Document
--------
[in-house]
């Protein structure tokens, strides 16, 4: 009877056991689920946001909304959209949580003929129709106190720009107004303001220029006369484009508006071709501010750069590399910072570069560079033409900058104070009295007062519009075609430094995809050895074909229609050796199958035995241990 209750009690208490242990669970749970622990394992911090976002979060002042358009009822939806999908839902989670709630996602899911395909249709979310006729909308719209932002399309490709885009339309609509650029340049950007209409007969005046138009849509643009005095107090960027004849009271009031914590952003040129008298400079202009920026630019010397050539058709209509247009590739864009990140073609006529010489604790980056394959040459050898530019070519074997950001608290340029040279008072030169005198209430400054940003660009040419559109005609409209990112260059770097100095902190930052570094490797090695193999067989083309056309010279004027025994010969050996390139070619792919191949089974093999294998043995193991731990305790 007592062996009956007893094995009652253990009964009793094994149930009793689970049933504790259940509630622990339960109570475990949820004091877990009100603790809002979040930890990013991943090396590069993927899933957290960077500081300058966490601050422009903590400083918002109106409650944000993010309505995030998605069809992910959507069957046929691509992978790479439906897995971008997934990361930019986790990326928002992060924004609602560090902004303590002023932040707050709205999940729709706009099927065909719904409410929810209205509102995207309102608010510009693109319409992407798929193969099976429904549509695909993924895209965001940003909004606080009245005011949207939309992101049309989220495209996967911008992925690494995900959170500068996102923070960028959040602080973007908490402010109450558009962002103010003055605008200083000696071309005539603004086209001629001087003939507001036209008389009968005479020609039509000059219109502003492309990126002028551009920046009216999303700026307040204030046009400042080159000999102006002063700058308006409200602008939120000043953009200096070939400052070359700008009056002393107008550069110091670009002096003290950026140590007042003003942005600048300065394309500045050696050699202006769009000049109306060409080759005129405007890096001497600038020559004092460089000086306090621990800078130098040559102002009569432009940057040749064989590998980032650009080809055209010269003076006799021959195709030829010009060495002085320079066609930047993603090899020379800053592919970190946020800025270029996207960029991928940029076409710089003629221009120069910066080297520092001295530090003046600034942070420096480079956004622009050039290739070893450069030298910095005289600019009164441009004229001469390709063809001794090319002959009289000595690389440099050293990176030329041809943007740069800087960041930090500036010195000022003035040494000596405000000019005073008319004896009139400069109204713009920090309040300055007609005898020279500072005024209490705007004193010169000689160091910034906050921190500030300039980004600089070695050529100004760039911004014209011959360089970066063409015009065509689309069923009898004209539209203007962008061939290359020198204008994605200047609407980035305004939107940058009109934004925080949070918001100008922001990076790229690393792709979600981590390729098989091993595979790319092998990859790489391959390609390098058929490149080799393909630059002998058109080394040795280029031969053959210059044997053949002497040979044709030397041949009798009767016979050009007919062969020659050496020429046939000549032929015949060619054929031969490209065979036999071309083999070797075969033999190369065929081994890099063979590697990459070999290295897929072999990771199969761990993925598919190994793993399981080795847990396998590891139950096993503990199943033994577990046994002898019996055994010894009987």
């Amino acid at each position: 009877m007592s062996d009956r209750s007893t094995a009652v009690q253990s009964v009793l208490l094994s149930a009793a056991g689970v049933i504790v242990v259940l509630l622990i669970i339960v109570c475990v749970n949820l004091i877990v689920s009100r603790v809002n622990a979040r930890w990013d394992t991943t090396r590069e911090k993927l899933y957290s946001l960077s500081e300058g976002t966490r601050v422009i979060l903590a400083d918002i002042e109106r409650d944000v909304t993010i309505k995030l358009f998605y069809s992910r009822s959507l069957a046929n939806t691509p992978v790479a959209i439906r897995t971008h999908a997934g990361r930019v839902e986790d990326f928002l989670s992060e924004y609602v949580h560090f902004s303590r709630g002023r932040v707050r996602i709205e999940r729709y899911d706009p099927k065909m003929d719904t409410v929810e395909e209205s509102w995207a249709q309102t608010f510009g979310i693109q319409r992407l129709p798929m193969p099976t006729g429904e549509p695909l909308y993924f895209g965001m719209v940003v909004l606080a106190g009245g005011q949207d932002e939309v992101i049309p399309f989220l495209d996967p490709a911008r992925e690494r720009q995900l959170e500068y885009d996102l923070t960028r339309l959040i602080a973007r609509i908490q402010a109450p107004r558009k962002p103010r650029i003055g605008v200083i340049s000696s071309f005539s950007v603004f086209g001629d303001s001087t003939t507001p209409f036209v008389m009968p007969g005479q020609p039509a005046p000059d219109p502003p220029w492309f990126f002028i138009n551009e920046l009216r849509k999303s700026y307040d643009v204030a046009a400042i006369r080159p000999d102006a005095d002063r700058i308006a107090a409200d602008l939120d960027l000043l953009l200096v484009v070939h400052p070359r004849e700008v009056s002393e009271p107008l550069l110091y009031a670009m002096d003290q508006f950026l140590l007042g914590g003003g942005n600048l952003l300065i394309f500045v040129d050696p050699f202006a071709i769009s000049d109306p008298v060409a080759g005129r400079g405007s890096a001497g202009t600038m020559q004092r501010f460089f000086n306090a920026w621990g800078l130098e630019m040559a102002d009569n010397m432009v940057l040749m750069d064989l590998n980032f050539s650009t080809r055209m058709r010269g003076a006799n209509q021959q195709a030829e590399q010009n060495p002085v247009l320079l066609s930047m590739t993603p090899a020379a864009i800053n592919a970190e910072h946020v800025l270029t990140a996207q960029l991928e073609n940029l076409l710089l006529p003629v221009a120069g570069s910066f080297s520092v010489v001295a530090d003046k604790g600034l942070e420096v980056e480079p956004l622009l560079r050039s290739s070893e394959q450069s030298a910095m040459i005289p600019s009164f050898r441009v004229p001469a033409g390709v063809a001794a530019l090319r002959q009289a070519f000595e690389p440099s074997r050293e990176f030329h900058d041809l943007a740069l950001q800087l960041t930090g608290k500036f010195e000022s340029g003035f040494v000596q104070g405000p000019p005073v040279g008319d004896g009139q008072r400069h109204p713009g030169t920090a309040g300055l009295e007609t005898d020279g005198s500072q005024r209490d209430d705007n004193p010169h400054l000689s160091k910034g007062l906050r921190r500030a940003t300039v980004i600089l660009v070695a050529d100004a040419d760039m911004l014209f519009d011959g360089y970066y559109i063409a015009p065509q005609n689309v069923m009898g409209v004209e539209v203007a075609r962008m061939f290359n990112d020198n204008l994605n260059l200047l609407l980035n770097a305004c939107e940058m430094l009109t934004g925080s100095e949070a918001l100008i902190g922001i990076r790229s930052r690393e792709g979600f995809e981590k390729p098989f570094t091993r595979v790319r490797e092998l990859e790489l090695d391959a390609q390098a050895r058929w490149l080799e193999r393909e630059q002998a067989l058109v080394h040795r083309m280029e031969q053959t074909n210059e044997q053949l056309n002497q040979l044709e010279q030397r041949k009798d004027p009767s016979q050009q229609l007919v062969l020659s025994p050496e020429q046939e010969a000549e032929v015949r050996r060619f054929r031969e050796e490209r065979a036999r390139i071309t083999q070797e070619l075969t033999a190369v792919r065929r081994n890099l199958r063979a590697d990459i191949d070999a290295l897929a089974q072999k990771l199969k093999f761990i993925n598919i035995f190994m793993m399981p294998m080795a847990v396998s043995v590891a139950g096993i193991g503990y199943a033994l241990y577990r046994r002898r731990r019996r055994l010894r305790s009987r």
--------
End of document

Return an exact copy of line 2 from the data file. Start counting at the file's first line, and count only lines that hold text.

């Protein structure tokens, strides 16, 4: 009877056991689920946001909304959209949580003929129709106190720009107004303001220029006369484009508006071709501010750069590399910072570069560079033409900058104070009295007062519009075609430094995809050895074909229609050796199958035995241990 209750009690208490242990669970749970622990394992911090976002979060002042358009009822939806999908839902989670709630996602899911395909249709979310006729909308719209932002399309490709885009339309609509650029340049950007209409007969005046138009849509643009005095107090960027004849009271009031914590952003040129008298400079202009920026630019010397050539058709209509247009590739864009990140073609006529010489604790980056394959040459050898530019070519074997950001608290340029040279008072030169005198209430400054940003660009040419559109005609409209990112260059770097100095902190930052570094490797090695193999067989083309056309010279004027025994010969050996390139070619792919191949089974093999294998043995193991731990305790 007592062996009956007893094995009652253990009964009793094994149930009793689970049933504790259940509630622990339960109570475990949820004091877990009100603790809002979040930890990013991943090396590069993927899933957290960077500081300058966490601050422009903590400083918002109106409650944000993010309505995030998605069809992910959507069957046929691509992978790479439906897995971008997934990361930019986790990326928002992060924004609602560090902004303590002023932040707050709205999940729709706009099927065909719904409410929810209205509102995207309102608010510009693109319409992407798929193969099976429904549509695909993924895209965001940003909004606080009245005011949207939309992101049309989220495209996967911008992925690494995900959170500068996102923070960028959040602080973007908490402010109450558009962002103010003055605008200083000696071309005539603004086209001629001087003939507001036209008389009968005479020609039509000059219109502003492309990126002028551009920046009216999303700026307040204030046009400042080159000999102006002063700058308006409200602008939120000043953009200096070939400052070359700008009056002393107008550069110091670009002096003290950026140590007042003003942005600048300065394309500045050696050699202006769009000049109306060409080759005129405007890096001497600038020559004092460089000086306090621990800078130098040559102002009569432009940057040749064989590998980032650009080809055209010269003076006799021959195709030829010009060495002085320079066609930047993603090899020379800053592919970190946020800025270029996207960029991928940029076409710089003629221009120069910066080297520092001295530090003046600034942070420096480079956004622009050039290739070893450069030298910095005289600019009164441009004229001469390709063809001794090319002959009289000595690389440099050293990176030329041809943007740069800087960041930090500036010195000022003035040494000596405000000019005073008319004896009139400069109204713009920090309040300055007609005898020279500072005024209490705007004193010169000689160091910034906050921190500030300039980004600089070695050529100004760039911004014209011959360089970066063409015009065509689309069923009898004209539209203007962008061939290359020198204008994605200047609407980035305004939107940058009109934004925080949070918001100008922001990076790229690393792709979600981590390729098989091993595979790319092998990859790489391959390609390098058929490149080799393909630059002998058109080394040795280029031969053959210059044997053949002497040979044709030397041949009798009767016979050009007919062969020659050496020429046939000549032929015949060619054929031969490209065979036999071309083999070797075969033999190369065929081994890099063979590697990459070999290295897929072999990771199969761990993925598919190994793993399981080795847990396998590891139950096993503990199943033994577990046994002898019996055994010894009987």